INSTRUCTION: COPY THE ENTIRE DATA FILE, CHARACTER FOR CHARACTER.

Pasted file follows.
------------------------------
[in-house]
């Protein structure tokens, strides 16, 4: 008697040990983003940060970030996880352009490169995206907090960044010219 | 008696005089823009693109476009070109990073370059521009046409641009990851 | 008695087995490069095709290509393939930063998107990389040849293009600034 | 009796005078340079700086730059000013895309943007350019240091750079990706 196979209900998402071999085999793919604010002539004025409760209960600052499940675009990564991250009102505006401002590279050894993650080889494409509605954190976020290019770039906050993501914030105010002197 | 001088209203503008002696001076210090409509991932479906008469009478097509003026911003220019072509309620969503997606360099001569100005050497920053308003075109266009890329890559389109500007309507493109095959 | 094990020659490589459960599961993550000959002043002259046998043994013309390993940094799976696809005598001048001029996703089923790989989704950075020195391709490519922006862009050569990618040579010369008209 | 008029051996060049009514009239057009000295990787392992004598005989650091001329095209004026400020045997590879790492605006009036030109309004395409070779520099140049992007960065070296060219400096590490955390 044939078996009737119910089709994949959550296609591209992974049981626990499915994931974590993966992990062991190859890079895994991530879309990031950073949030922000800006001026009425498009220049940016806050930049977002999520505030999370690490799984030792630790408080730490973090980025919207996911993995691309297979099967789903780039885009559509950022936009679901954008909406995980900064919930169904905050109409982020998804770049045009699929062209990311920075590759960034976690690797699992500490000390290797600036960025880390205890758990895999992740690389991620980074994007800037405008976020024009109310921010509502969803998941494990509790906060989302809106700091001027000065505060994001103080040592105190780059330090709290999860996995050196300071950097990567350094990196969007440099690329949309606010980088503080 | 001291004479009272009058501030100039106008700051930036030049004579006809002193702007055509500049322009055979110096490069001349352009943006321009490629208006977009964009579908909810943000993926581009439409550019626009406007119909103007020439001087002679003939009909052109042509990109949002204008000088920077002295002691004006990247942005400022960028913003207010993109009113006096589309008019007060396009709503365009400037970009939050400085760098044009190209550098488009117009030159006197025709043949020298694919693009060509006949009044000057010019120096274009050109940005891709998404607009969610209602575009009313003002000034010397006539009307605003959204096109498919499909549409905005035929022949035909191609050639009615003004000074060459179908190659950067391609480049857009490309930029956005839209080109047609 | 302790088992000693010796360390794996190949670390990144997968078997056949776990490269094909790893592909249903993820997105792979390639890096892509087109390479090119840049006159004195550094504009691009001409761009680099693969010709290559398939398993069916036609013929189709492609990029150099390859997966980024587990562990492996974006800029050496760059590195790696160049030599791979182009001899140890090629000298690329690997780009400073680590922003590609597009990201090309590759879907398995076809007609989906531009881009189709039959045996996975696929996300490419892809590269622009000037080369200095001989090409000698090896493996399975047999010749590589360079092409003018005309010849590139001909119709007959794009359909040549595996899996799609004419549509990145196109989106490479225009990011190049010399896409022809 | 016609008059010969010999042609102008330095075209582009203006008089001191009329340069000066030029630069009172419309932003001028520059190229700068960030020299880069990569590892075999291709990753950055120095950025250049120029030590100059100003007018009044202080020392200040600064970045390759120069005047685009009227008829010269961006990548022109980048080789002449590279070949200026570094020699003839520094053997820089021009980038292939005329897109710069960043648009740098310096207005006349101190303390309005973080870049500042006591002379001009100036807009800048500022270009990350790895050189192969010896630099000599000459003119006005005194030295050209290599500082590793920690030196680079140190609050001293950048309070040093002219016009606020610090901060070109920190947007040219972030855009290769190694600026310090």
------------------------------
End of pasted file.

[in-house]
């Protein structure tokens, strides 16, 4: 008697040990983003940060970030996880352009490169995206907090960044010219 | 008696005089823009693109476009070109990073370059521009046409641009990851 | 008695087995490069095709290509393939930063998107990389040849293009600034 | 009796005078340079700086730059000013895309943007350019240091750079990706 196979209900998402071999085999793919604010002539004025409760209960600052499940675009990564991250009102505006401002590279050894993650080889494409509605954190976020290019770039906050993501914030105010002197 | 001088209203503008002696001076210090409509991932479906008469009478097509003026911003220019072509309620969503997606360099001569100005050497920053308003075109266009890329890559389109500007309507493109095959 | 094990020659490589459960599961993550000959002043002259046998043994013309390993940094799976696809005598001048001029996703089923790989989704950075020195391709490519922006862009050569990618040579010369008209 | 008029051996060049009514009239057009000295990787392992004598005989650091001329095209004026400020045997590879790492605006009036030109309004395409070779520099140049992007960065070296060219400096590490955390 044939078996009737119910089709994949959550296609591209992974049981626990499915994931974590993966992990062991190859890079895994991530879309990031950073949030922000800006001026009425498009220049940016806050930049977002999520505030999370690490799984030792630790408080730490973090980025919207996911993995691309297979099967789903780039885009559509950022936009679901954008909406995980900064919930169904905050109409982020998804770049045009699929062209990311920075590759960034976690690797699992500490000390290797600036960025880390205890758990895999992740690389991620980074994007800037405008976020024009109310921010509502969803998941494990509790906060989302809106700091001027000065505060994001103080040592105190780059330090709290999860996995050196300071950097990567350094990196969007440099690329949309606010980088503080 | 001291004479009272009058501030100039106008700051930036030049004579006809002193702007055509500049322009055979110096490069001349352009943006321009490629208006977009964009579908909810943000993926581009439409550019626009406007119909103007020439001087002679003939009909052109042509990109949002204008000088920077002295002691004006990247942005400022960028913003207010993109009113006096589309008019007060396009709503365009400037970009939050400085760098044009190209550098488009117009030159006197025709043949020298694919693009060509006949009044000057010019120096274009050109940005891709998404607009969610209602575009009313003002000034010397006539009307605003959204096109498919499909549409905005035929022949035909191609050639009615003004000074060459179908190659950067391609480049857009490309930029956005839209080109047609 | 302790088992000693010796360390794996190949670390990144997968078997056949776990490269094909790893592909249903993820997105792979390639890096892509087109390479090119840049006159004195550094504009691009001409761009680099693969010709290559398939398993069916036609013929189709492609990029150099390859997966980024587990562990492996974006800029050496760059590195790696160049030599791979182009001899140890090629000298690329690997780009400073680590922003590609597009990201090309590759879907398995076809007609989906531009881009189709039959045996996975696929996300490419892809590269622009000037080369200095001989090409000698090896493996399975047999010749590589360079092409003018005309010849590139001909119709007959794009359909040549595996899996799609004419549509990145196109989106490479225009990011190049010399896409022809 | 016609008059010969010999042609102008330095075209582009203006008089001191009329340069000066030029630069009172419309932003001028520059190229700068960030020299880069990569590892075999291709990753950055120095950025250049120029030590100059100003007018009044202080020392200040600064970045390759120069005047685009009227008829010269961006990548022109980048080789002449590279070949200026570094020699003839520094053997820089021009980038292939005329897109710069960043648009740098310096207005006349101190303390309005973080870049500042006591002379001009100036807009800048500022270009990350790895050189192969010896630099000599000459003119006005005194030295050209290599500082590793920690030196680079140190609050001293950048309070040093002219016009606020610090901060070109920190947007040219972030855009290769190694600026310090």